Where Africa and Technology Collide!

Arrogance or Laziness

Last year for Pivot East, we flew in one of the top trainers in presentation design in the world from Duarte Design to spend two days with the 25 companies who would go on stage. The first day was a general training for all hands. The second day was one-on-one sessions. Only half decided they needed to do the personal session.

IBM decided to open up its new research arm in Kenya, these are well paying internships for university students to understudy with some of the world’s top researchers. 100+ students applied, 20 were shortlisted for interviews. 11 showed up for their interview.

These types of responses by members of the tech community point towards either arrogance or laziness.



  1. Probably because the rest were tied up with yet another Mpesa or USSD application….It’s a arrogance-ignorance-lethargic symptom. An attitude has recently cropped up that we don’t need help, mostly riding on a wave of one or two technologies. A certain skunkworks user out of frustration aptly put it:The Kenyan tech scene is derth of innovation….a death hole. At this rate it’ll take something disruptive to snap us back to our senses. Unfortunately, that might be too late.

  2. More laziness than arrogance. Generally in our region we kind of accept the little we know or have and refuse to look far ahead. I have employed several kenyans (and other Africans) in my organisation and while some have shown a great interest and energy to move things around. The majority just displayed an “akunna matata” mindset accept thing as the come … with no stress 🙂 and no believe that they can be an actor of greater change. Our education system does not put the necessary emphasis on long term thinking and curiosity about things around us …. which should allow us to seize opportunities to learn more, do more and earn more to build a better life for ourselves and future generations …
    I think our challenge as Leaders and Managers in the region is to find out how to deal with that mindset. How to take the maximum advantage of that way of thinking in order to achieve progress. If we can not change people (will take a lot of time and generations) let try to change how we deal we deal with them to help them achieve the maximum.

  3. I have the same problem rounding up students for the Google Summer of Code, initially a whole bunch showed interest and within weeks I was left with none of them, with all sorts of excuses being pulled out of the bag; yet this was an opportunity for them to work with and be mentored by some of the greatest 3D Graphics and game developers out there and get paid for doing it.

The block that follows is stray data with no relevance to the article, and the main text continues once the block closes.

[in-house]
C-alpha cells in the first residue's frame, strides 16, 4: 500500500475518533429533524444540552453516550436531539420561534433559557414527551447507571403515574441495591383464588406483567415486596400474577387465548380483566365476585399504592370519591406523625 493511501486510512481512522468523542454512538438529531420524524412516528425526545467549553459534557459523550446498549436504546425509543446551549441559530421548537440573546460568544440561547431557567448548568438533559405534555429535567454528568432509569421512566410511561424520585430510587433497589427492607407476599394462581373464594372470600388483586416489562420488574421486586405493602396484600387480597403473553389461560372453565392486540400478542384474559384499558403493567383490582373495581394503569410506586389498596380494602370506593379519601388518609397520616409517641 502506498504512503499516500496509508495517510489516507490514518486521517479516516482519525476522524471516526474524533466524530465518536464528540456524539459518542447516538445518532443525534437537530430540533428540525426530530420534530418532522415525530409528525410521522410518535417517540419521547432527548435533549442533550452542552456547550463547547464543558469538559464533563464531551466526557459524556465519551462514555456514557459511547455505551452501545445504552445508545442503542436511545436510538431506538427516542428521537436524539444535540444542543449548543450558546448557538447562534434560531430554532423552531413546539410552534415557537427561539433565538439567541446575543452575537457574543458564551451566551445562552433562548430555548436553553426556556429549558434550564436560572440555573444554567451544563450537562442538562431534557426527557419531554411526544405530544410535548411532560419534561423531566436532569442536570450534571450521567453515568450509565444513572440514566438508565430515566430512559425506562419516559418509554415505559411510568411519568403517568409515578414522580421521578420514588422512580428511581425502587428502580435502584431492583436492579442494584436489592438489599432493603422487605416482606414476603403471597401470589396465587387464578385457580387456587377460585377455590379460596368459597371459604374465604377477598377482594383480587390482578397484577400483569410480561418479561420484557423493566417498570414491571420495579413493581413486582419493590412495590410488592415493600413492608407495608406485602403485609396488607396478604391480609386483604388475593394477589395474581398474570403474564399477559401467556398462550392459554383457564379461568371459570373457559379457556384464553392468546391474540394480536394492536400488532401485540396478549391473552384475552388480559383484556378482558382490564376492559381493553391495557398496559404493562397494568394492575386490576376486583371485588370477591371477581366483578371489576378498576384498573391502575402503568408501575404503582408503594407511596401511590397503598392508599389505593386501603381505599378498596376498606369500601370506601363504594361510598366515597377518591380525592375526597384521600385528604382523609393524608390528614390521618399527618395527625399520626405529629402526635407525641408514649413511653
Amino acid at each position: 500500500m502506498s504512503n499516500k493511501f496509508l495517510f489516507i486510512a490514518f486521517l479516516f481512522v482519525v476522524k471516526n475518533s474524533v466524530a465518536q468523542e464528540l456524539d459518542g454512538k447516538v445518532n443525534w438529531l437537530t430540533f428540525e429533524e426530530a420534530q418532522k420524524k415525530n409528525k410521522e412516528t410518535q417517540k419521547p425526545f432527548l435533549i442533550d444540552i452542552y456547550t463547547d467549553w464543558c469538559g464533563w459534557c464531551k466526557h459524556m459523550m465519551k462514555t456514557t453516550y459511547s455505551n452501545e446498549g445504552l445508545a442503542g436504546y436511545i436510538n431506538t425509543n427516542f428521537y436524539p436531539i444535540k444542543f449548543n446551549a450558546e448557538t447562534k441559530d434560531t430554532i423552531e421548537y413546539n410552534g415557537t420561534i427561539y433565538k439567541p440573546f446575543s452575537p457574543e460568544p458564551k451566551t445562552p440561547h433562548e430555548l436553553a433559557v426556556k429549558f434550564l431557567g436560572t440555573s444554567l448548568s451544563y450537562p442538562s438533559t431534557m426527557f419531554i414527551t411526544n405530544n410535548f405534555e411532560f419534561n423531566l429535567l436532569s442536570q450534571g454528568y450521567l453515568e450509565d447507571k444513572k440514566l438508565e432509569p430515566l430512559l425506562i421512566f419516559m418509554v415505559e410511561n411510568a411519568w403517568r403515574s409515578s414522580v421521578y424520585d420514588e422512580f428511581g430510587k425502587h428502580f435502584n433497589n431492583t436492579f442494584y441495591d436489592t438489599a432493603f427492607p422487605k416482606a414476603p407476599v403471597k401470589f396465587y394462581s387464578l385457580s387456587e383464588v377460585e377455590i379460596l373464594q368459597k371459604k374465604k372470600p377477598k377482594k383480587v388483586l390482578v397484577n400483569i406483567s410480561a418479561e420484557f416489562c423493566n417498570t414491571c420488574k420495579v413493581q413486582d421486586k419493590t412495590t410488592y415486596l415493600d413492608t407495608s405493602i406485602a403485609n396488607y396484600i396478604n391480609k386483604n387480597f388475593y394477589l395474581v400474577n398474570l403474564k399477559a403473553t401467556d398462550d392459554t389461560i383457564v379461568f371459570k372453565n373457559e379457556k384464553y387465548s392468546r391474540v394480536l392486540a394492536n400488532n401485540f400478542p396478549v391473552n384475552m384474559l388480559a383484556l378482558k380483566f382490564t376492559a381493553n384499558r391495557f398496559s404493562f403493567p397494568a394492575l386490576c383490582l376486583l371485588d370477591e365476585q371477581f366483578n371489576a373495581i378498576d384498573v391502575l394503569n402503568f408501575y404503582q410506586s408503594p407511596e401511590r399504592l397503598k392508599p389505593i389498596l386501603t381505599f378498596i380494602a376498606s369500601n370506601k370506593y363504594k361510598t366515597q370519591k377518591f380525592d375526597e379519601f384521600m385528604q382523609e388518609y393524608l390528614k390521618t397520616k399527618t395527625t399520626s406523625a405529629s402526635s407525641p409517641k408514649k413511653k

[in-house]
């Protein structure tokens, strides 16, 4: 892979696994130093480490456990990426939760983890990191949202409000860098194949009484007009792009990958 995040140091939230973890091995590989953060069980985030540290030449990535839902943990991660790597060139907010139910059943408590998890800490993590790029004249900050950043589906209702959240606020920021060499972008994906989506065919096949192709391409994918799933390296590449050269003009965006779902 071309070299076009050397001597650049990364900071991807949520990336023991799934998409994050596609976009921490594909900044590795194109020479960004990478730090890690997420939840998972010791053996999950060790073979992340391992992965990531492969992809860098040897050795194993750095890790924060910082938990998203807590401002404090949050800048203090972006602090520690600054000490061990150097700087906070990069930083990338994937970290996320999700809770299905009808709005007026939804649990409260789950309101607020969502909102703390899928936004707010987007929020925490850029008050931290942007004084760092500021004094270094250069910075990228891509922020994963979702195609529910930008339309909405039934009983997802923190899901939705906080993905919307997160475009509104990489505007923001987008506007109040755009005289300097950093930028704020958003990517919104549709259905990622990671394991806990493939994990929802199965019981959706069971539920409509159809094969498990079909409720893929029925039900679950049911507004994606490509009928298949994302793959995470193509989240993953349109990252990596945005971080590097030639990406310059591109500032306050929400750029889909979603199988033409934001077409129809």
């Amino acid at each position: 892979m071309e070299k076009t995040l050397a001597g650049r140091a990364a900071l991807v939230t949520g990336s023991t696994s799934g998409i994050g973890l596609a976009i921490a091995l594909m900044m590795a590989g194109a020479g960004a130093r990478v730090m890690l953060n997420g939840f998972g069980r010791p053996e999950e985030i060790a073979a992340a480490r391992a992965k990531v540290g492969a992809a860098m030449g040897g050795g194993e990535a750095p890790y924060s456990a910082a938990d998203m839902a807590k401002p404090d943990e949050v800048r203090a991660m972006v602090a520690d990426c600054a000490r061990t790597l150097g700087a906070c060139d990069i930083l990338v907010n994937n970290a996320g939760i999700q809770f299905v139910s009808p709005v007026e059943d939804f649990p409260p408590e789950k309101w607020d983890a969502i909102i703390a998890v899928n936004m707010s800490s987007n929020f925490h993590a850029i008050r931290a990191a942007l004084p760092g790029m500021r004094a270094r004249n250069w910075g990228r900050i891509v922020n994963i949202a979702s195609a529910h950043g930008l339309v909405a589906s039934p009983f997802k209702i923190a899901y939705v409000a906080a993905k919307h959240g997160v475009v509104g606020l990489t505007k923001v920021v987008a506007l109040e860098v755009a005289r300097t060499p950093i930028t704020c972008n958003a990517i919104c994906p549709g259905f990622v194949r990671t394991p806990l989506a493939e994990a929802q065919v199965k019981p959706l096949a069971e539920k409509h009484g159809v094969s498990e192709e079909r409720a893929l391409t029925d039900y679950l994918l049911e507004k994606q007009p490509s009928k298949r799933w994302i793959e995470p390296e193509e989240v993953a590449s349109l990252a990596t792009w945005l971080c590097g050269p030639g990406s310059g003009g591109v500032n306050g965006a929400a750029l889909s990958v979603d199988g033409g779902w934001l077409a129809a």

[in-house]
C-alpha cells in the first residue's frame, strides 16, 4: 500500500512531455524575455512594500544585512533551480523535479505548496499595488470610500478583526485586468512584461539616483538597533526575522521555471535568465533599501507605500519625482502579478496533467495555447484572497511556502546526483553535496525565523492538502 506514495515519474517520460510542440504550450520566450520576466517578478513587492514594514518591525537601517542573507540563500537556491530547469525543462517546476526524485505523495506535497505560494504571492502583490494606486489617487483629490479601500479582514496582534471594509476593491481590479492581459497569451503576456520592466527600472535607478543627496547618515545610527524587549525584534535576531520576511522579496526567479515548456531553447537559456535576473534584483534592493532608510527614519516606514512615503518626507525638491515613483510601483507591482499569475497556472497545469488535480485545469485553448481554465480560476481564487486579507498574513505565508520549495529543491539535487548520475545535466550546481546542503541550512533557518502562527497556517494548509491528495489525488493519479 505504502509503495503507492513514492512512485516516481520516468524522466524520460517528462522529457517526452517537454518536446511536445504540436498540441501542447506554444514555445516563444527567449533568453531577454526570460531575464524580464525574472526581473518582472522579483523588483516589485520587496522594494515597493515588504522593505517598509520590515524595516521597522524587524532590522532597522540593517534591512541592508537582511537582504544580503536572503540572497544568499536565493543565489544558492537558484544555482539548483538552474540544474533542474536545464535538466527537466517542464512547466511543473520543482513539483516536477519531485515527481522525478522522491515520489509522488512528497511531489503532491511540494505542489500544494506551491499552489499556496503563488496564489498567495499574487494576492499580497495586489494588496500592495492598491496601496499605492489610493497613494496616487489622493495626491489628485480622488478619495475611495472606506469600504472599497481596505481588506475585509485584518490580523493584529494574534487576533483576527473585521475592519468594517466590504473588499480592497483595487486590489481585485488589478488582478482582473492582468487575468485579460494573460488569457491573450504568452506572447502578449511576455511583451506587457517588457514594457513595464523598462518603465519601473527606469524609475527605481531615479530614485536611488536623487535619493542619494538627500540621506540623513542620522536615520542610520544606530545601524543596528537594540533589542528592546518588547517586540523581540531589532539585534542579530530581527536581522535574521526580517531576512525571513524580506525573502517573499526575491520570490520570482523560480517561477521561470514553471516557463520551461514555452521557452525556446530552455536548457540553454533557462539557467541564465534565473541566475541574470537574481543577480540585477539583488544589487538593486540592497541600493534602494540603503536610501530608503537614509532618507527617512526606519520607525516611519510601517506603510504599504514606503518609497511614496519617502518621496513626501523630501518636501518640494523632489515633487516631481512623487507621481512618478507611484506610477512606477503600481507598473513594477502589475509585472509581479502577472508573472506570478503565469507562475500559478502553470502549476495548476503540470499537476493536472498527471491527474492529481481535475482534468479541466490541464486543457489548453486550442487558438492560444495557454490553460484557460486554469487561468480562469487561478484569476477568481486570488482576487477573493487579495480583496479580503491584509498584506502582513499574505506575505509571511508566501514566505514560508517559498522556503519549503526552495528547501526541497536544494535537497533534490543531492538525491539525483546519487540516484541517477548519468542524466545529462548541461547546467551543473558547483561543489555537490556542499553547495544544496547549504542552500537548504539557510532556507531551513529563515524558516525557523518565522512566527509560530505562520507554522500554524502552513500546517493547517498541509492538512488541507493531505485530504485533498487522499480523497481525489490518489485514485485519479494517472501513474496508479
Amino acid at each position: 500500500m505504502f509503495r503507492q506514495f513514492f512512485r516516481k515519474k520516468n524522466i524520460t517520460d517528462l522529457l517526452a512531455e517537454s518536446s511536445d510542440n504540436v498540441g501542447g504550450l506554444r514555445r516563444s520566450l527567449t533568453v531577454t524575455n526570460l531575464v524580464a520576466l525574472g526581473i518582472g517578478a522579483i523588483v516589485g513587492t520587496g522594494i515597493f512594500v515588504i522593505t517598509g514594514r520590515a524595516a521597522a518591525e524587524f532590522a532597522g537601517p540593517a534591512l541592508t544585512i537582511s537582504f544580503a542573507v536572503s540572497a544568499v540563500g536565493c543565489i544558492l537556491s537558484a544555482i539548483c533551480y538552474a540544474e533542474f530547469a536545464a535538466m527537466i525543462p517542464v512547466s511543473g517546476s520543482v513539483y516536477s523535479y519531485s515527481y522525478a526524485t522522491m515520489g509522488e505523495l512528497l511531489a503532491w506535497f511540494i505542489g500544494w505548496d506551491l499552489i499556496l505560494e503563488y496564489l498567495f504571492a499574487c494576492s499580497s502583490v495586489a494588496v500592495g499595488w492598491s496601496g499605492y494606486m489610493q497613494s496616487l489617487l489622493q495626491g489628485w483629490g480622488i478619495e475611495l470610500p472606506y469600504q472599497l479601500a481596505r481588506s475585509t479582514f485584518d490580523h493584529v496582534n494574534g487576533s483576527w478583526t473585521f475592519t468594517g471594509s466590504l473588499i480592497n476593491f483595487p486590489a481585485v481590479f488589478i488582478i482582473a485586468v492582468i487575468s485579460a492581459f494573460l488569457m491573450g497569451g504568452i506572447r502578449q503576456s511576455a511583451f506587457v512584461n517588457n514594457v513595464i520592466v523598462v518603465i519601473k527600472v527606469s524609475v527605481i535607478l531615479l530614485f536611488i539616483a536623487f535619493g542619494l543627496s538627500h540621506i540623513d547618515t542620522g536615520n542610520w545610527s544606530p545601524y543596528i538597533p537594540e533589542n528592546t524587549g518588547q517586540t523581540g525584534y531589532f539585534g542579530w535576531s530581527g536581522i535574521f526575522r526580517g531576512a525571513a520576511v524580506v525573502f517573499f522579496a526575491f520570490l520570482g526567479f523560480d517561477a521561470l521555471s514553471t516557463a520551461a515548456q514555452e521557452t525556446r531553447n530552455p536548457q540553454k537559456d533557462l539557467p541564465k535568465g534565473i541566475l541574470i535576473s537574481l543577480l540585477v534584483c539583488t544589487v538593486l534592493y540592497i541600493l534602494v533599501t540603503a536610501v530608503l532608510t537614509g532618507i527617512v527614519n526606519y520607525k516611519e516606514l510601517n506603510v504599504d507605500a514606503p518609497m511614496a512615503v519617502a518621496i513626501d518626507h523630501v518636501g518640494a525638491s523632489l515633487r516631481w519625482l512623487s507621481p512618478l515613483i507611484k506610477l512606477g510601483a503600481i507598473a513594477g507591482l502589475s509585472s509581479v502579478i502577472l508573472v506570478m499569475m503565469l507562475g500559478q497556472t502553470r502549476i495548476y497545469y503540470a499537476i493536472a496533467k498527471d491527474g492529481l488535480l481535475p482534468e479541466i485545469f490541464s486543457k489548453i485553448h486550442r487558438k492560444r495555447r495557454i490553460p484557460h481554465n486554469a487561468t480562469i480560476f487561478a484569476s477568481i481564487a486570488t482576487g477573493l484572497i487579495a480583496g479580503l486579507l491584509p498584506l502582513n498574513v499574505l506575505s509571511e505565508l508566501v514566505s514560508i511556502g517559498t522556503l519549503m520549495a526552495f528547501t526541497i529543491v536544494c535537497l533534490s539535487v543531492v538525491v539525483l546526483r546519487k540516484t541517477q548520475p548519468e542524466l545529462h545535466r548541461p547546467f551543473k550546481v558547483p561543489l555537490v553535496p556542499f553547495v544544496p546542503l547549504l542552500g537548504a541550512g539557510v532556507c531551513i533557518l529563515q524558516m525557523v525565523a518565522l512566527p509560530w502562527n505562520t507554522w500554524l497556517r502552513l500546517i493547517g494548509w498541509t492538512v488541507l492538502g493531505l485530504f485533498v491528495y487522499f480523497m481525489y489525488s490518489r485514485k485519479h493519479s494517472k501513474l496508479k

• Geofrey Wesley

      July 3, 2013 at 8:49 am

      hook me up pliz with that or any other opportunity that arises I need it and I wont disappoint

  4. There is a deeper problem here. I was actually surprised when a colleague told me that the internship is irrelevant, that all he wants is to put up some petty app or clone, wrap it up in Phonegap and submit it to the endless competitions and walk away with some prize money. It has never been about the long term.

  5. Should be a question of ~>Are We Kenyans Ready For that Big Break? Not App competitions!

    We’ve had hackathons, business launch pads and various other initiatives however the entrants and the winners never seem to change. Same names always pop up.

    Gen Y is an attention-driven generation and this can be seen in the way we seek recognition for every piece of work that we do….no matter how small! We expect acknowledgment for doing what we are supposed to do…….

    This mentality needs to change as we don’t have to get a pat on the back every time you do something right.

    Definitely the tech scene in Kenya is growing but is the smart hard working devs, designers and entrepreneurial guys ready to take the big break or the big leap who will hack it. We have talent, great ideas and amazing people that can make things happen but we never want to sit and work on it so guys plan and prepare pitch presentations for prize money but that’s not going to set it rolling till someone decides it’s time to do it as the main hustle!

  6. Perhaps this has to do with the cultural attitude towards failure. Do these young techies fear opportunities where failure is a risk and odds of success are small? The cultural perception of rejection and failure is different as well (compared to the US or most of the West). Or maybe its their view on success, that the degree of success on offer is so distant and foreign that its not realistic and therefore not working hard towards.

  7. The short answer is I don’t know why either. I’ve got some theories though.

    First theory:
    I think there’s just more of everything nowadays, compared to 3+ years ago. So, there are more people trying to take advantage of the situation in a good way, and just as many who squander it. All things being equal, we have some outstanding people working very hard and doing good stuff, but the ratio of “hungry” vs “idlers” is the same as ever.

    Second theory:
    A lot of people in tech (in Kenya), come from the middle class. Many of them are used to things being handed to them and not truly having to make something from nothing. They’re simply not as hungry, and it comes out in the lackadaisical attitude towards things that could truly impact their future.

  8. I wouldn’t say it is laziness, neither will I say it is arrogance. It is a question of misplaced priorities among Gen Y students. We ran so fast to things which matters not.
    This is majorly caused by lack of initiative by most youths and the attitude of ‘quick money’

  9. As much as most people would like to blame the Tech community, I tend to think that the society in which we live in is as much as to blame for their character now. The laziness and ignorance depicted in the GEN Y is due to lack of knowledge concerning most of the things around them. One would ask how does society come in? Well, this is because exposure of them to working comes in a little too late when they have already acquired bad vices. If at all we lived in a society where people knew the importance of trying to find solutions to make our lives better, not waiting to attain a certain age: 18, so as to start working this would have make them less of what they are now and more of what we want them to be.
    The Tech community probably has no idea what IBM is all about and thus the outcome received.

  10. Wilson Kivati

    July 3, 2013 at 3:14 am

    I would love to postulate and build on the theory of arrogance. Most Kenyan youth are not patient and so they love quick money. They don’t love investing their time in activities unless they are sure of quick money. A professor at the University of Nairobi recently told me that they are also suspicious of everything, this is due to the emergence of several thievery activities in the country and so it has discouraged many of them.

  11. although the fear of rejection has always been a sad reality . many people prefer not to try out something new or apply for the opportunity at all. they would rather not risk the heartache that comes with that disappointment letter in the mail.